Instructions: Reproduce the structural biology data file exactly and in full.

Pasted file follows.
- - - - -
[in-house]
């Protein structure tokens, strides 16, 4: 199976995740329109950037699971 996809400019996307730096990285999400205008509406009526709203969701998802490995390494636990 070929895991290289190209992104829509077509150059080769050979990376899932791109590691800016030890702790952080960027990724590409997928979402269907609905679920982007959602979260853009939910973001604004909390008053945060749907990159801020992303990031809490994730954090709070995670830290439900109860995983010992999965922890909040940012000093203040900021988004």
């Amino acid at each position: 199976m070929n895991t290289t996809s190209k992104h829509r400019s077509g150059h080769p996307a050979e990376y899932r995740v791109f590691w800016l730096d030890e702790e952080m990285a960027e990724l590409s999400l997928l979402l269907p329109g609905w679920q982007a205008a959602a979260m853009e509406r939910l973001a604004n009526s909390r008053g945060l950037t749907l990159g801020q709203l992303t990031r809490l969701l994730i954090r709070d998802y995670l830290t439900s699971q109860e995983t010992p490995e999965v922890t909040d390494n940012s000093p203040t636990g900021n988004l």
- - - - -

[in-house]
């Protein structure tokens, strides 16, 4: 199976995740329109950037699971 996809400019996307730096990285999400205008509406009526709203969701998802490995390494636990 070929895991290289190209992104829509077509150059080769050979990376899932791109590691800016030890702790952080960027990724590409997928979402269907609905679920982007959602979260853009939910973001604004909390008053945060749907990159801020992303990031809490994730954090709070995670830290439900109860995983010992999965922890909040940012000093203040900021988004």
């Amino acid at each position: 199976m070929n895991t290289t996809s190209k992104h829509r400019s077509g150059h080769p996307a050979e990376y899932r995740v791109f590691w800016l730096d030890e702790e952080m990285a960027e990724l590409s999400l997928l979402l269907p329109g609905w679920q982007a205008a959602a979260m853009e509406r939910l973001a604004n009526s909390r008053g945060l950037t749907l990159g801020q709203l992303t990031r809490l969701l994730i954090r709070d998802y995670l830290t439900s699971q109860e995983t010992p490995e999965v922890t909040d390494n940012s000093p203040t636990g900021n988004l």